Democratic Sen. Joe Lieberman of Connecticut, already an outspoken critic of TV sex and violence, may draw more attention to his criticisms of Hollywood and the major TV networks because he’ll be in the majority party and in a better position to move his legislation.
The senator has urged broadcasters to adopt a code of conduct aimed at reducing the level of sex and violence on TV and restoring a family hour to prime time. Broadcasters oppose the idea, arguing the government shouldn’t be dictating what content is appropriate.
The Connecticut lawmaker recently introduced legislation that gives the Federal Trade Commission authority to crack down on Hollywood studios, record companies and video game manufacturers who market violent content to kids.
Democratic control could hurt the Tauzin-Dingell bill, which deregulates the Baby Bell phone companies so they can better compete with cable in the broadband business. The bill has always been a long shot in the Senate, but GOP leaders had at least promised Rep. Billy Tauzin, R-La., a co-author, that the measure would be debated if and when it reaches the chamber.
That may change because Sen. Hollings is no fan of the Bells and could easily stall the legislation by refusing to schedule a vote on it before his panel.
On a positive note for the industry, rural broadcasters could benefit from the rise of Sen. Daschle to majority leader because the lawmaker supports rural interests. There’s already speculation that Sen. Daschle might boost the efforts of Sen. John Rockefeller, D-W.Va., to pass a bill that provides tax credits to companies that offer broadband in rural areas.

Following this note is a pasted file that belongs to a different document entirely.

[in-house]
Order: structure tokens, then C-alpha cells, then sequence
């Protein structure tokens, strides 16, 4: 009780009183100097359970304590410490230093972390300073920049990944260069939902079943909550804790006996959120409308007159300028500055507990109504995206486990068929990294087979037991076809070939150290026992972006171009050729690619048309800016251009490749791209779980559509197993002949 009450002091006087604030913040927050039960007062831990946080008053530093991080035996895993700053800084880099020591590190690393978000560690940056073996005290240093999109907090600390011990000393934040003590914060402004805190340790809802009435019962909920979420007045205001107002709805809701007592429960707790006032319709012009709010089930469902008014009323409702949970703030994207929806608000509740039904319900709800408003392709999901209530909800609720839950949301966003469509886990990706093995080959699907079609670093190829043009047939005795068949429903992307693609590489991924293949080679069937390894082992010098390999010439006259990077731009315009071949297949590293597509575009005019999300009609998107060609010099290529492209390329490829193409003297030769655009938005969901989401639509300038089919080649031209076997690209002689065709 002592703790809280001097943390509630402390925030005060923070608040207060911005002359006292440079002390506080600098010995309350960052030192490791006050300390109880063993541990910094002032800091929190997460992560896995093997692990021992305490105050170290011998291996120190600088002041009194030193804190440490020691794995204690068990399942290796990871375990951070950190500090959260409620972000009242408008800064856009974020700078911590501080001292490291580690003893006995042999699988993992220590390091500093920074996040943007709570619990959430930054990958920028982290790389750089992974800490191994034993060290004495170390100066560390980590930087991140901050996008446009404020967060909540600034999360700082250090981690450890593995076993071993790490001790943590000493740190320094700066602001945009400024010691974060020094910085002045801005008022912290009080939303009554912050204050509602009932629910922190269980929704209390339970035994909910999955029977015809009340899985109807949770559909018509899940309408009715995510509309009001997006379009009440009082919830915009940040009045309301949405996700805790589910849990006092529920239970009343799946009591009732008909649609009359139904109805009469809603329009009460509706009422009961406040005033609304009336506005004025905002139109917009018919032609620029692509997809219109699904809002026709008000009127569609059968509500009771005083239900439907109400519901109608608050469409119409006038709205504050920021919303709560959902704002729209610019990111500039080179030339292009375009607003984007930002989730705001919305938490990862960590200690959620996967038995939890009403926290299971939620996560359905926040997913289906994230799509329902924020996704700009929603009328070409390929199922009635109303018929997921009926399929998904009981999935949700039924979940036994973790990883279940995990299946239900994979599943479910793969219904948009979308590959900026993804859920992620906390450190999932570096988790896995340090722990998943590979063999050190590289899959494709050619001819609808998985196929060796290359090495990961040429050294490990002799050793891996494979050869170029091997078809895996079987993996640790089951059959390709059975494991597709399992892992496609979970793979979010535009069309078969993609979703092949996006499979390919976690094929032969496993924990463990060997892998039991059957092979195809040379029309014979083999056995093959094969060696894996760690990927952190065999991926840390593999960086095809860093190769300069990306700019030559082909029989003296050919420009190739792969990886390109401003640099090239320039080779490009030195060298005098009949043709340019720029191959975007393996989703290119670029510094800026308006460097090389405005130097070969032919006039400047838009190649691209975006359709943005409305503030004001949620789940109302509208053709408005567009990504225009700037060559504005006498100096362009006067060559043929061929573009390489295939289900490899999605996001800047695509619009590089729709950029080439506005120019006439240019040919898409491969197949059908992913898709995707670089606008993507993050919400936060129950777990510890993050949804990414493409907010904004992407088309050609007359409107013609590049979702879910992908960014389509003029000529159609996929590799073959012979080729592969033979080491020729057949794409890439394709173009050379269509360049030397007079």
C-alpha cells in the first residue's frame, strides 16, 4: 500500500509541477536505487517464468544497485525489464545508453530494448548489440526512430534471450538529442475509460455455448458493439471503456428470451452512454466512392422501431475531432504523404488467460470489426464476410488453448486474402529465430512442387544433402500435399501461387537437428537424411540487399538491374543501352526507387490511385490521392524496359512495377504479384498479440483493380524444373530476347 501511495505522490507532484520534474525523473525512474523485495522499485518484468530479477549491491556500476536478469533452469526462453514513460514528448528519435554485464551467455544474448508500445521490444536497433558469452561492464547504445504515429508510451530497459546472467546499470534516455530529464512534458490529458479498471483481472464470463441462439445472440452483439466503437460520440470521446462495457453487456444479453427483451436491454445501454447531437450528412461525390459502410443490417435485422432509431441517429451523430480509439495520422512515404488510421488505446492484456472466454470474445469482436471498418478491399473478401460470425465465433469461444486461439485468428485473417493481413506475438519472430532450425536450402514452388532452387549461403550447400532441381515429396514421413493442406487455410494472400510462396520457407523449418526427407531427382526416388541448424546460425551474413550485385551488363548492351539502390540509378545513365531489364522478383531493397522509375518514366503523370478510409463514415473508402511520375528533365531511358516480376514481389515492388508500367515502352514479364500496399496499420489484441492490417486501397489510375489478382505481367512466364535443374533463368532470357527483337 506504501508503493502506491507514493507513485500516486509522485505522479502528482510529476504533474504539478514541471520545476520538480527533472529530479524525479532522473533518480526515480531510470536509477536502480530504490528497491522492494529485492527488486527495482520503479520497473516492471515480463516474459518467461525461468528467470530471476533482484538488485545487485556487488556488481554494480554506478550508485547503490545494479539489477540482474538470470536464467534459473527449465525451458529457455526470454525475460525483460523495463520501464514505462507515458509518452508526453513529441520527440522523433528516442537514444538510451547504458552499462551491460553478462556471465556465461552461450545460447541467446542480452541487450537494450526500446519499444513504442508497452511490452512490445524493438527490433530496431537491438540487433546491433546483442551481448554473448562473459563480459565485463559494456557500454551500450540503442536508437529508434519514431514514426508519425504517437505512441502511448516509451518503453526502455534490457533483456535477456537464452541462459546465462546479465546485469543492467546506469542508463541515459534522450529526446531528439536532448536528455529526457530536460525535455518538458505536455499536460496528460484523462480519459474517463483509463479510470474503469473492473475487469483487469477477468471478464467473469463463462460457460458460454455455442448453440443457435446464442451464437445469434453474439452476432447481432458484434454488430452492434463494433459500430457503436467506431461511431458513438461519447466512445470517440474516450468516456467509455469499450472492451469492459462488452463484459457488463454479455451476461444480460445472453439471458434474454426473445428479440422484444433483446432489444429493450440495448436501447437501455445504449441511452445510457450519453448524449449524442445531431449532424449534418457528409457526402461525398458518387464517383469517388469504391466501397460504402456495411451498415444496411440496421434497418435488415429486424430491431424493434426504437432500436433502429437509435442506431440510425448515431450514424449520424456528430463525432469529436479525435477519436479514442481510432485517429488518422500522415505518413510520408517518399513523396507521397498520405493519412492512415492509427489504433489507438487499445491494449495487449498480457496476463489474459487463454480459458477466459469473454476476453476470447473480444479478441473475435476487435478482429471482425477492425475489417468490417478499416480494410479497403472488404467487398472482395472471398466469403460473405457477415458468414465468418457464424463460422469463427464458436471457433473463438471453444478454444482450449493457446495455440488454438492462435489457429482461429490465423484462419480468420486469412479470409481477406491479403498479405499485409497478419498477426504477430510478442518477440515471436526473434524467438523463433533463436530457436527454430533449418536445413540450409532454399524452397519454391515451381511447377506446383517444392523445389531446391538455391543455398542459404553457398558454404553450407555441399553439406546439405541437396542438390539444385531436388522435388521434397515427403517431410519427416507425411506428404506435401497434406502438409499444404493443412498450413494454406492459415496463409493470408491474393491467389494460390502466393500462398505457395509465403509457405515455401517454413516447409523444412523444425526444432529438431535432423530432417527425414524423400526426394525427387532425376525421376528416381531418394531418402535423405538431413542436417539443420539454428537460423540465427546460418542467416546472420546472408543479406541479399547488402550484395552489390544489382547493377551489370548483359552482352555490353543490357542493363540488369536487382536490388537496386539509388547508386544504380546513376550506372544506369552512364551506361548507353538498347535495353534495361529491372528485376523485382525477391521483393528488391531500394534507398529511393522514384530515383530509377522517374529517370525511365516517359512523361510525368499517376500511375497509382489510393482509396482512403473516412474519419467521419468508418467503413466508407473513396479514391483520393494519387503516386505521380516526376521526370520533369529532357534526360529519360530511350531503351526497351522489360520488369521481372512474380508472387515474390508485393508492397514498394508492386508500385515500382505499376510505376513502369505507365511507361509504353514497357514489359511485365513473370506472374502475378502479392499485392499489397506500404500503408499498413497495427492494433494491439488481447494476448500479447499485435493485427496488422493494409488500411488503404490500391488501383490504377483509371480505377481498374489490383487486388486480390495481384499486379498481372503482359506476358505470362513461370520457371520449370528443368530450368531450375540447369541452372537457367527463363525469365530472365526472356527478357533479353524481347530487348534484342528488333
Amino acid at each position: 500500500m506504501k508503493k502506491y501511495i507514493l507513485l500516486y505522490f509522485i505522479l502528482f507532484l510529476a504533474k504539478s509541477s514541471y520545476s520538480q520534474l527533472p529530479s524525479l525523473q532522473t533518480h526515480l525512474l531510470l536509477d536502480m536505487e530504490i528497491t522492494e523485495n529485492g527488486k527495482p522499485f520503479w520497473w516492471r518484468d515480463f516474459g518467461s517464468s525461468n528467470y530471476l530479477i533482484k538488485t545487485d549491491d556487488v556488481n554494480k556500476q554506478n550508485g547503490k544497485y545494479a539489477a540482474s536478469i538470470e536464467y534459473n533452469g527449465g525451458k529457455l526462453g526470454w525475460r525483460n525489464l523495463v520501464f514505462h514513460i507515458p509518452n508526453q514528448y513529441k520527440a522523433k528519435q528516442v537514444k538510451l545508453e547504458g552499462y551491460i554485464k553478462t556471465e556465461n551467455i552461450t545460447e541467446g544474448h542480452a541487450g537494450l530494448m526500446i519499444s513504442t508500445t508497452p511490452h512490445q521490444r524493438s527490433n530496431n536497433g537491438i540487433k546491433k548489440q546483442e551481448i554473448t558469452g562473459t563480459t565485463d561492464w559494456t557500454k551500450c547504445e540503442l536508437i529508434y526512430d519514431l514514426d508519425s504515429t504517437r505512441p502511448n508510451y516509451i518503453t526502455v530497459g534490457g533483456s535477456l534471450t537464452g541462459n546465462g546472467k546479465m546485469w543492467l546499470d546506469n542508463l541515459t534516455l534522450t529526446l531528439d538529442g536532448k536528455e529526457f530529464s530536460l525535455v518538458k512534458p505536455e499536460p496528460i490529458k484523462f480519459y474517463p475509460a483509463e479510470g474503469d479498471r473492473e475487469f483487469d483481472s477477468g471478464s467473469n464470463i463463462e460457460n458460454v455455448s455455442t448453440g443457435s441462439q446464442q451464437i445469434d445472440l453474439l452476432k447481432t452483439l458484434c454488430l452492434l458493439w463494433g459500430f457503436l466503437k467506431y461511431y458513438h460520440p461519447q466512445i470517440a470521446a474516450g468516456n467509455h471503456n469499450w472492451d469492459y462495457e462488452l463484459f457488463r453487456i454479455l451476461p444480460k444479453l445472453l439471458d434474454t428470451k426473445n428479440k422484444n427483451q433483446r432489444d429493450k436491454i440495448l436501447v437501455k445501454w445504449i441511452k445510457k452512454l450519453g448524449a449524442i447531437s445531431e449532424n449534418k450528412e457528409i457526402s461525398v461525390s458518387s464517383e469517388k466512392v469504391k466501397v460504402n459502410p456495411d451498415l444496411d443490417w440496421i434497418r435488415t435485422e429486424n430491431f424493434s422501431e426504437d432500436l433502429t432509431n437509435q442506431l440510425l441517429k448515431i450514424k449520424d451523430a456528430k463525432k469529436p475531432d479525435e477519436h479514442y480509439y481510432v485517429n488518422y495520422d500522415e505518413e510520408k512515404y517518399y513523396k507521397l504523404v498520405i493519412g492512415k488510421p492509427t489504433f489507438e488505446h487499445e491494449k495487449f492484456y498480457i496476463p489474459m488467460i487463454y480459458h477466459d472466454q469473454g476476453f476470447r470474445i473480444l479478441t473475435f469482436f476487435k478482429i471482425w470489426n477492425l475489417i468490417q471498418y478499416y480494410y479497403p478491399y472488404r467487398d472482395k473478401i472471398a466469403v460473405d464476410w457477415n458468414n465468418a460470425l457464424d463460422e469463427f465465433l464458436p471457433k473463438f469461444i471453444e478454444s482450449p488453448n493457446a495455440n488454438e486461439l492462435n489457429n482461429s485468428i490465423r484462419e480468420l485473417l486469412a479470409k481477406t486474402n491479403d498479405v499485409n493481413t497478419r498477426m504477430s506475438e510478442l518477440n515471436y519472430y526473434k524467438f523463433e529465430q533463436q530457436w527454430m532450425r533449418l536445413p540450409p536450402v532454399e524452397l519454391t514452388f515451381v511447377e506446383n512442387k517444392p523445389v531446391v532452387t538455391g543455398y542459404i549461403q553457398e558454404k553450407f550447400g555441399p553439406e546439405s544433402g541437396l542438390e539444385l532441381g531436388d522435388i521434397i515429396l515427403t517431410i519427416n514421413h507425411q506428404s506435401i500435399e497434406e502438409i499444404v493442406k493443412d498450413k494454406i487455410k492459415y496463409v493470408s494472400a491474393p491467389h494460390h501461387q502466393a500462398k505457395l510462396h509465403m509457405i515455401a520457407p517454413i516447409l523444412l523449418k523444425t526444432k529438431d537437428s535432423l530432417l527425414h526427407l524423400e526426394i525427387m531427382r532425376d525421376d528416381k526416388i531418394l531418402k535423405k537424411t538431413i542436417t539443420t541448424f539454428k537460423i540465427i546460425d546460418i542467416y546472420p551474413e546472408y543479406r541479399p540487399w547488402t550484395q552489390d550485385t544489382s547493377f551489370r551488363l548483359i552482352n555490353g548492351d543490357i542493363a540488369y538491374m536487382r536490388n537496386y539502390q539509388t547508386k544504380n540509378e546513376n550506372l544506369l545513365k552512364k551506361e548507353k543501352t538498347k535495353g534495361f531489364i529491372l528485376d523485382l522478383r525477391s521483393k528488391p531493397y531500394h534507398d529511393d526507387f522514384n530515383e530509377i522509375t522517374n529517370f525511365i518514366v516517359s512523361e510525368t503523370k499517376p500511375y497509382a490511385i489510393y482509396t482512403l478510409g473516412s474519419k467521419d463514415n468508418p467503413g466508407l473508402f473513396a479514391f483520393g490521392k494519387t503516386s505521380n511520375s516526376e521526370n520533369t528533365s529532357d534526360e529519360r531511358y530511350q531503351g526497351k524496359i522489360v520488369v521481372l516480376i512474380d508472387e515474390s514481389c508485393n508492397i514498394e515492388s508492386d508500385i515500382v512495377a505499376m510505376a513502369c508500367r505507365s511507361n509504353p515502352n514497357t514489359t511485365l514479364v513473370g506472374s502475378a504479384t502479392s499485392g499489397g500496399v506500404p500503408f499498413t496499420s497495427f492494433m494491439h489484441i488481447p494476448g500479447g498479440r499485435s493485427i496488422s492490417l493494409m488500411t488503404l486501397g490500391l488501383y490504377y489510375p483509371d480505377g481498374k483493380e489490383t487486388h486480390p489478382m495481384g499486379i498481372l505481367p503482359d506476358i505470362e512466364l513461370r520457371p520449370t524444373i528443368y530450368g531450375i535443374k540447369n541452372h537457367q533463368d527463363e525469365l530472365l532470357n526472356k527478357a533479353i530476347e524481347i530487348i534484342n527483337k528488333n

In other developments:
* Sen. Patrick Leahy, D-Vt., and Sen. Joe Biden, D-Del., are vying to lead the Senate Judiciary Committee, now headed by Sen. Orrin Hatch, R-Utah. The panel has held hearings on copyright issues, programming content, antitrust concerns, cameras in courtrooms and broadband in recent years. Sen. Leahy supports rural interests and has backed an antitrust exemption for the entertainment industry to develop codes of conduct.
* Sen. Tom DeWine, R-Ohio, head of the Senate antitrust subcommittee, will likely be replaced by Sen. Herb Kohl, D-Wis., but little may change, because Sen. DeWine and Sen. Kohl usually move in lockstep. The panel regularly examines the state of competition in the broadband and cable businesses.
* The identity of the new chairman of the Senate communications subcommittee, now headed by Sen. Conrad Burns, R-Mont., is less certain. Sources said Sen. Daniel Inouye, D-Hawaii, Sen. John Kerry, D-Mass., and Sen. Rockefeller could all be contenders.
The Senate has been evenly divided 50-50 this session with Vice President Dick Cheney casting any tie-breaking votes in favor of the GOP. With the defection of Sen. Jeffords, the chamber will have 50 Democrats, 49 Republicans and one independent-the Vermont senator-who will vote with the Democrats to give them a majority.
Sen. Jeffords said last week that he won’t formally change his party affiliation until after Congress has completed action on President George W. Bush’s tax cut bill.
That could occur very soon, but Democratic sources expect the shift in power to take place June 5.